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A Rubisco-binding protein is required for normal pyrenoid number and starch sheath morphology in Chlamydomonas reinhardtii

Research output: Contribution to journalArticle

  • Alan K Itakura
  • Kher Xing Chan
  • Nicky Atkinson
  • Leif Pallesen
  • Lianyong Wang
  • Gregory Reeves
  • Weronika Patena
  • Oliver Caspari
  • Robyn Roth
  • Ursula Goodenough
  • Alistair J McCormick
  • Howard Griffiths
  • Martin C Jonikas

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Original languageEnglish
JournalProceedings of the National Academy of Sciences of the United States of America
Early online date27 Aug 2019
Publication statusE-pub ahead of print - 27 Aug 2019


A phase-separated, liquid-like organelle called the pyrenoid mediates CO2 fixation in the chloroplasts of nearly all eukaryotic algae. While most algae have 1 pyrenoid per chloroplast, here we describe a mutant in the model alga Chlamydomonas that has on average 10 pyrenoids per chloroplast. Characterization of the mutant leads us to propose a model where multiple pyrenoids are favored by an increase in the surface area of the starch sheath that surrounds and binds to the liquid-like pyrenoid matrix. We find that the mutant's phenotypes are due to disruption of a gene, which we call StArch Granules Abnormal 1 (SAGA1) because starch sheath granules, or plates, in mutants lacking SAGA1 are more elongated and thinner than those of wild type. SAGA1 contains a starch binding motif, suggesting that it may directly regulate starch sheath morphology. SAGA1 localizes to multiple puncta and streaks in the pyrenoid and physically interacts with the small and large subunits of the carbon-fixing enzyme Rubisco (ribulose-1,5-bisphosphate carboxylase/oxygenase), a major component of the liquid-like pyrenoid matrix. Our findings suggest a biophysical mechanism by which starch sheath morphology affects pyrenoid number and CO2-concentrating mechanism function, advancing our understanding of the structure and function of this biogeochemically important organelle. More broadly, we propose that the number of phase-separated organelles can be regulated by imposing constraints on their surface area.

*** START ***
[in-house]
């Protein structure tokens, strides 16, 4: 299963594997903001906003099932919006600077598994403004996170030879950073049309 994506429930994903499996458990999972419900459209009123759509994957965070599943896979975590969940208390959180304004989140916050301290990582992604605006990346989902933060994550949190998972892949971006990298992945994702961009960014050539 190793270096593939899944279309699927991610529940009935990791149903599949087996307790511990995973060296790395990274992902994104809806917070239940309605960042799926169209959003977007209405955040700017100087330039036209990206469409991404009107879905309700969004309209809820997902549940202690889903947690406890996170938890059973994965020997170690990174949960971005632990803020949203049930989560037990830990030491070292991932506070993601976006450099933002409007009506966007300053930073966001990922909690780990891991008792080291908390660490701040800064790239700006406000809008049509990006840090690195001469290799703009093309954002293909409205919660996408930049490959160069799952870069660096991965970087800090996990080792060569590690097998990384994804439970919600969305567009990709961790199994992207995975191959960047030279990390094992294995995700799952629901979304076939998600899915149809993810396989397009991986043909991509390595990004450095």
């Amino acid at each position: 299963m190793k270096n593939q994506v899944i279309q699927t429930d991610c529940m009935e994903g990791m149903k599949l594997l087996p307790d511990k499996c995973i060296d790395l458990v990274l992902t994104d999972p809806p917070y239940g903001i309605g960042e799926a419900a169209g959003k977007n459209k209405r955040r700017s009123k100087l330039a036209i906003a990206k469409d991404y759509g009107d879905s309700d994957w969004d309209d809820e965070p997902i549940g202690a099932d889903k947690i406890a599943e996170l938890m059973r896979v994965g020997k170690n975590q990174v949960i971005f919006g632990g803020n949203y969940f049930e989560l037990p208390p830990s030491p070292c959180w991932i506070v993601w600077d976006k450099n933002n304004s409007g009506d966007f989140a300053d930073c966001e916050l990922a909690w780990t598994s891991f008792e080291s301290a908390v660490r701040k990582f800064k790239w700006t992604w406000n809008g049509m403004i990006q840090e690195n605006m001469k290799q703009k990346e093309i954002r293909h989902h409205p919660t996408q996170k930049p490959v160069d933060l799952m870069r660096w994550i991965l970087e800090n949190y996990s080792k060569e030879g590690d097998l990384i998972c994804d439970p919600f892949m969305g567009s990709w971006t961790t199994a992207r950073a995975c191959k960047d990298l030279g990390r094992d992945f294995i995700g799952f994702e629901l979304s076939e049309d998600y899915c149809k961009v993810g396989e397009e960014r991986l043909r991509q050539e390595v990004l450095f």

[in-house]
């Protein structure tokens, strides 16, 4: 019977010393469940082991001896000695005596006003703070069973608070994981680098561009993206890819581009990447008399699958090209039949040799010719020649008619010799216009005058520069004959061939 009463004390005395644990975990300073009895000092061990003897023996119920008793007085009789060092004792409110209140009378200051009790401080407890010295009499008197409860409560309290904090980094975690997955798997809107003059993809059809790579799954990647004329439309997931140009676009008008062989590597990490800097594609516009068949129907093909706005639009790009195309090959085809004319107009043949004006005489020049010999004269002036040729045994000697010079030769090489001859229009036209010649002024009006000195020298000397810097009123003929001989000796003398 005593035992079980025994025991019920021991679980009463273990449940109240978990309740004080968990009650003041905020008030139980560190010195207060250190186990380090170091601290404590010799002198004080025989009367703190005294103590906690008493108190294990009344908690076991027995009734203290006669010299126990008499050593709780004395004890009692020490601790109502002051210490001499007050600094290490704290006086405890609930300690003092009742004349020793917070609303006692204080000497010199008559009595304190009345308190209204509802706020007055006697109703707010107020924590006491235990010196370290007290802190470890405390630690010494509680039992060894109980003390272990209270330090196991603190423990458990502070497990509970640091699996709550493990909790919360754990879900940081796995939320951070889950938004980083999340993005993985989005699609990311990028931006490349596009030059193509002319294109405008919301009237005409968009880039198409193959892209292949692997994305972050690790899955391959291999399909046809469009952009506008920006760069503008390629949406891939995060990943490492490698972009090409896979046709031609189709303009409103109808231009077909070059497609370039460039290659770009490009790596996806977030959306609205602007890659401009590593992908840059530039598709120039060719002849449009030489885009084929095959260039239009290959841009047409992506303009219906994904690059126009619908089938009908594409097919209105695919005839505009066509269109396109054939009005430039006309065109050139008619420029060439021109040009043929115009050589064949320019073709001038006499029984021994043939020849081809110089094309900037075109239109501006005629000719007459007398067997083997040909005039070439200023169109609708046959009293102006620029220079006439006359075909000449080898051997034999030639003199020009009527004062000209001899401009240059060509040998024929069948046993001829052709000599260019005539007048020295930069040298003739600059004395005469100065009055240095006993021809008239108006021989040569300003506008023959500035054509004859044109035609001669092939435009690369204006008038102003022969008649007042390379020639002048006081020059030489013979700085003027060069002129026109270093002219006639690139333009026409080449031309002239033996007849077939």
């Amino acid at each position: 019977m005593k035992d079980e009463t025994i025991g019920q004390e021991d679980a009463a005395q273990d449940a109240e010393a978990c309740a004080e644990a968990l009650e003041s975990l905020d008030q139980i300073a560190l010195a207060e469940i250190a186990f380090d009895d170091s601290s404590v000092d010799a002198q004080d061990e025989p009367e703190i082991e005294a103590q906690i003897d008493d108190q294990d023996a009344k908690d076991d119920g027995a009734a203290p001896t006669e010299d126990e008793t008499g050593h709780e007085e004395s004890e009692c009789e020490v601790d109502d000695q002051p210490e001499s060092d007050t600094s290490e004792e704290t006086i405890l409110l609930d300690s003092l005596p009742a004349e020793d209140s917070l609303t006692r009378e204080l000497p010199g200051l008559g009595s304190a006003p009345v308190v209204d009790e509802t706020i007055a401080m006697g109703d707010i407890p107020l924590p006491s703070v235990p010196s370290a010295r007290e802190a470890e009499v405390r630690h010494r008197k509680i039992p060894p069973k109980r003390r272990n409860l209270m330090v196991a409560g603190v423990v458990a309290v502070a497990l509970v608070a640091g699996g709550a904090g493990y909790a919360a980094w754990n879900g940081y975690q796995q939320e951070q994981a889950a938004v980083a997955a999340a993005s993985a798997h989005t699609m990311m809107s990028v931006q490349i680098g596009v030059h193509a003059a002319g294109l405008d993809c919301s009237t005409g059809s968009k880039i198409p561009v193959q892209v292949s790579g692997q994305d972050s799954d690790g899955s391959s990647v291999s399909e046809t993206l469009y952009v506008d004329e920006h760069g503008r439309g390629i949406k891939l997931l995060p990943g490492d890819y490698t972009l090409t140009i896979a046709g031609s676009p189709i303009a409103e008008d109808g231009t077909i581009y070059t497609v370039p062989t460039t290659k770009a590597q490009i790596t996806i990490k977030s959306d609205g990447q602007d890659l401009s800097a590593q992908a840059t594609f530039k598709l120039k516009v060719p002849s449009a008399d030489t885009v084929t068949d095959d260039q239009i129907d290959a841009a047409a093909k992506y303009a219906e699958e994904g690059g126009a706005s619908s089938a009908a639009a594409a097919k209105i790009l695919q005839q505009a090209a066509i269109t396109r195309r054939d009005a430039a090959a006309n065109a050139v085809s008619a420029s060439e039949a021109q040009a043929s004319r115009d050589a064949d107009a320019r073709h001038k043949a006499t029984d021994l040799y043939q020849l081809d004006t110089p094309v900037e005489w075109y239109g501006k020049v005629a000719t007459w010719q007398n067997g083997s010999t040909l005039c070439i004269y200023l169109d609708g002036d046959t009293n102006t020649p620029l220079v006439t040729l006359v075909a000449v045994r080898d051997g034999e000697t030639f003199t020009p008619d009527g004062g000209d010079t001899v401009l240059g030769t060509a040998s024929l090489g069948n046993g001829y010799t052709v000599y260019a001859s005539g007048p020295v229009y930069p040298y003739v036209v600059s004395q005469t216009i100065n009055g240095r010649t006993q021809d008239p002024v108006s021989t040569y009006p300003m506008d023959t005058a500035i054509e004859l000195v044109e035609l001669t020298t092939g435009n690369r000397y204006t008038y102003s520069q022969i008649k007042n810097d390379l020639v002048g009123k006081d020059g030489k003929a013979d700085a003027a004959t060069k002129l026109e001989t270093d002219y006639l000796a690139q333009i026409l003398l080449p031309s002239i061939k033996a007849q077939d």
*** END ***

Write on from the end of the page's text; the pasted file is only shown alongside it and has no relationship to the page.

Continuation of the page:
Research areas

  • carbon fixation, phase separation, starch, Rubisco, pyrenoid

ID: 110108593